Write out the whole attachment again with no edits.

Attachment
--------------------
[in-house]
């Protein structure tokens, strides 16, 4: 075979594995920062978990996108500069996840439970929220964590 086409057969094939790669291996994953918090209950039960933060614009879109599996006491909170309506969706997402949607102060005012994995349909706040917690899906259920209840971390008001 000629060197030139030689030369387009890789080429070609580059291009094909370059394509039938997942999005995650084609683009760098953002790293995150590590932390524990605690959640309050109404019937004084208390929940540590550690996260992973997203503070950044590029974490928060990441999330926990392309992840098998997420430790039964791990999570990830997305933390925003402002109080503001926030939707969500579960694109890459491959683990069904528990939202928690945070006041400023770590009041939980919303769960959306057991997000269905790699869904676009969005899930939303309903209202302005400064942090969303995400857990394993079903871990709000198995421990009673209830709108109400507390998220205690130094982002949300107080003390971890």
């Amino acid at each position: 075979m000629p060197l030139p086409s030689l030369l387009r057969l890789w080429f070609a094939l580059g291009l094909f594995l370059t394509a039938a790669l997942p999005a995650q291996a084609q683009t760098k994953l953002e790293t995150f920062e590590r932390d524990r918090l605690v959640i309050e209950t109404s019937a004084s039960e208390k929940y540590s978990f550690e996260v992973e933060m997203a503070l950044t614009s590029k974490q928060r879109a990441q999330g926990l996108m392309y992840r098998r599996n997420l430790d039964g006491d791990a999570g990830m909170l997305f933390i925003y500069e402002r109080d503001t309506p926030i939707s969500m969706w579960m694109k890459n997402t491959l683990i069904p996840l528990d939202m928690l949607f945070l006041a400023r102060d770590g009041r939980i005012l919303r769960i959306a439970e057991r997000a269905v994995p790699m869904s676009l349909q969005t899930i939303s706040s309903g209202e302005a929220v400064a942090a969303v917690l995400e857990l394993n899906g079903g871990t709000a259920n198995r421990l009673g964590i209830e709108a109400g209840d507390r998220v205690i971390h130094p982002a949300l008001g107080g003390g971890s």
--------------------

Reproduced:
[in-house]
């Protein structure tokens, strides 16, 4: 075979594995920062978990996108500069996840439970929220964590 086409057969094939790669291996994953918090209950039960933060614009879109599996006491909170309506969706997402949607102060005012994995349909706040917690899906259920209840971390008001 000629060197030139030689030369387009890789080429070609580059291009094909370059394509039938997942999005995650084609683009760098953002790293995150590590932390524990605690959640309050109404019937004084208390929940540590550690996260992973997203503070950044590029974490928060990441999330926990392309992840098998997420430790039964791990999570990830997305933390925003402002109080503001926030939707969500579960694109890459491959683990069904528990939202928690945070006041400023770590009041939980919303769960959306057991997000269905790699869904676009969005899930939303309903209202302005400064942090969303995400857990394993079903871990709000198995421990009673209830709108109400507390998220205690130094982002949300107080003390971890």
């Amino acid at each position: 075979m000629p060197l030139p086409s030689l030369l387009r057969l890789w080429f070609a094939l580059g291009l094909f594995l370059t394509a039938a790669l997942p999005a995650q291996a084609q683009t760098k994953l953002e790293t995150f920062e590590r932390d524990r918090l605690v959640i309050e209950t109404s019937a004084s039960e208390k929940y540590s978990f550690e996260v992973e933060m997203a503070l950044t614009s590029k974490q928060r879109a990441q999330g926990l996108m392309y992840r098998r599996n997420l430790d039964g006491d791990a999570g990830m909170l997305f933390i925003y500069e402002r109080d503001t309506p926030i939707s969500m969706w579960m694109k890459n997402t491959l683990i069904p996840l528990d939202m928690l949607f945070l006041a400023r102060d770590g009041r939980i005012l919303r769960i959306a439970e057991r997000a269905v994995p790699m869904s676009l349909q969005t899930i939303s706040s309903g209202e302005a929220v400064a942090a969303v917690l995400e857990l394993n899906g079903g871990t709000a259920n198995r421990l009673g964590i209830e709108a109400g209840d507390r998220v205690i971390h130094p982002a949300l008001g107080g003390g971890s």